In response to the increased demand for personal protective equipment (PPE) created by COVID-19, the Department of Pesticide Regulations (DPR) has issued a list of Acceptable PPE Alternatives for Handling Pesticides. The expanded list of appropriate alternatives is intended to provide some relief to the agricultural industry as it struggles to acquire the necessary safety supplies amidst the limited availability of N95 respirators.
“It’s not a standard list that we’re used to, so we’re investigating supply houses to see what ones are available,” said Roger Isom, President and CEO of Western Agricultural Processors Association and California Cotton Ginners and Growers Association. “For the most part they’re supposed to be equivalent or better and so that means they’re more expensive.”
The list provided by DPR details the types of respirators that can be used if a pesticide label requires an N95. There are is also suggestions that are detailed for those who are unable to find suitable alternatives to N95 respirators. However, Isom noted that even some of the alternatives appear to be in short supply as well. “We’ve looked into some of them and found that we’re really under some of the same time constraints. We’re not going to be able to get any of them until May or June,” said Isom.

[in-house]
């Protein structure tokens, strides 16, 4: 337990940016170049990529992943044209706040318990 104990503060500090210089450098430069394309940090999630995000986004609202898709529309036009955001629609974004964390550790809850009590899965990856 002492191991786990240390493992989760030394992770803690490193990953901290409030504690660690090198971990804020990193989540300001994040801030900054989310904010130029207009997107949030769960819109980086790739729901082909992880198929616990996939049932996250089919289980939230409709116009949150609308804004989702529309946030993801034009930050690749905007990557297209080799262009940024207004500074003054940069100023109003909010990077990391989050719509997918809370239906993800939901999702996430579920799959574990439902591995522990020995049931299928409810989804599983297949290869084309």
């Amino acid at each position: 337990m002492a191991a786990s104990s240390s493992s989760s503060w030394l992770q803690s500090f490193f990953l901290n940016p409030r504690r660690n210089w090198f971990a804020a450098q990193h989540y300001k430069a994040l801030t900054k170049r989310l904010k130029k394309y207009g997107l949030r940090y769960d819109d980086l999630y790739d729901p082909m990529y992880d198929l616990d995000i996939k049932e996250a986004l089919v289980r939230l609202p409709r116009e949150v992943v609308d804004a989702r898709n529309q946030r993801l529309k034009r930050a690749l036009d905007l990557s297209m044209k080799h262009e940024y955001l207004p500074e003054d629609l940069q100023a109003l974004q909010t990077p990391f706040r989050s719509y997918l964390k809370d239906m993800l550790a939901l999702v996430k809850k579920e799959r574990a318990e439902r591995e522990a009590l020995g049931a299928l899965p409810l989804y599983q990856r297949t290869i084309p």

The announcement from DPR regarding alternative safety equipment strictly applies to the requirements for handling pesticides and will not affect other regulations pertaining to respirators. Industry members remain in close contact with the Division of Occupational Safety and Health (Cal/OSHA) to try and work toward an agreeable solution to address the limited supply of required safety equipment.
“It still doesn’t address our issue on the dust or the wildfire smoke regulation that Cal/OSHA has under an emergency regulation right now and will be considering next month for a full regulation because those are specific in that they require an N95,” Isom noted. “To this date, Cal/OSHA has not made any kind of determination that would allow for an alternative. So, we’re still pinched here in terms of supply or ability to get supply.”